Saturday, April 27, 2002

UK's medical center to test smallpox vaccine for military

By Steve Bailey
The Associated Press

        LEXINGTON — The University of Kentucky's Chandler Medical Center will be the exclusive test site for a new smallpox vaccine being developed for the U.S. Department of Defense.

        School officials made the announcement at a news conference Friday with representatives of DynPort Vaccine Co. LLC, which is responsible for developing, licensing and supplying biodefense vaccines for the military.

        “Smallpox is the king of bioterrorism,” said Dr. Richard Greenberg, the university's principal investigator on the trial and an infectious disease expert. “It's a rather devastating disease that is easily transmitted. Even if you don't die from it, it can make you very sick.”

        The study will evaluate the safety and effectiveness of the new DVC smallpox vaccine as compared with the vaccine used during the worldwide smallpox vaccination program in the 1970s.

        Researchers hope to recruit as many as 150 volunteers for the trial. One hundred volunteers will receive the new vaccine and 50 others will be given the existing vaccine.

        The last naturally occurring case of smallpox, a virus causing hundreds of swollen skin lesions, was reported in 1977 and the world was declared free of smallpox in 1980 as a result of smallpox vaccine.

        Since that time, however, fewer and fewer people have been vaccinated against the disease, a situation that could prove disastrous should it be used in a terrorist attack such as a suicide bombing.

        “It's important people understand how devastating this could be,” said Dr. James Holsinger, chancellor of the medical center. “You look at pictures of people who have had smallpox and you're instantly glad that it was conquered years ago.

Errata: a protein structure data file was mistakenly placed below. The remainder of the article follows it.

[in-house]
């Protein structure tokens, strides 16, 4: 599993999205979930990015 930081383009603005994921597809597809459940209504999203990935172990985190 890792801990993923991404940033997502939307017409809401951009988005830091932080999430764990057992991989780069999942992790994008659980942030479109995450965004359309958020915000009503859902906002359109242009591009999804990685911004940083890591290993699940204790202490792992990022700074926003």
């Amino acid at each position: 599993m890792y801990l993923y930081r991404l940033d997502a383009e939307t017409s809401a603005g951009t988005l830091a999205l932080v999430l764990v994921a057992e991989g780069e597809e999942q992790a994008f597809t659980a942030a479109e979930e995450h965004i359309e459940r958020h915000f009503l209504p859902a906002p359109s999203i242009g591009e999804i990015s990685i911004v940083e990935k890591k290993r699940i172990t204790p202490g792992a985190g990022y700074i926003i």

“To have to reface that particular concern in the 21st century is a devastating idea to people not just in America but around the world.”

        DVC's new smallpox vaccine is a derivative of the Army's vaccine previously tested in Department of Defense clinical trials. It is produced using modern large-scale cell culture technology that has none of the animal byproducts present in previous smallpox vaccines.

        If trials prove successful, the vaccine will be given to U.S. military personnel around the world, said Dr. Robert Hopkins, director of clinical trials for DynPort.

        “We hope to have the vaccine licensed by 2005,” Dr. Hopkins said. “That's when we will create a stockpile for the Department of Defense. Once that contract has been fulfilled, we will have the license to manufacture and distribute the vaccine worldwide.”

        To participate in the study, volunteers must be between 18 and 30, have no major medical conditions — especially any type of immunodeficiency problems — and never have received the smallpox vaccine.

        Volunteers will undergo a rigorous screening procedure, including a detailed medical history and physical examination.

        Participants will be compensated $25 per visit for 11 visits during the 180-day study. Some volunteers will be followed for another three years and receive an additional $100 per annual visit.

        Dr. Greenberg said dangers involved when testing new drugs and vaccines will be taken into consideration when screening volunteers.

        Theoretically, if one million people were vaccinated, researchers would expect a handful to die from complications and as many as 1,000 others to suffer side effects or develop the disease itself, Dr. Greenberg said.

        “That's why we've come up with such stringent screening procedures — to make sure we don't admit those who may be at higher risk,” he said.

        “Our hope and expectation is that we'll get through this with no complications, but you never know. Clinical research is just that — research. So every volunteer will have to decide for themselves the risks and benefits of participation.”


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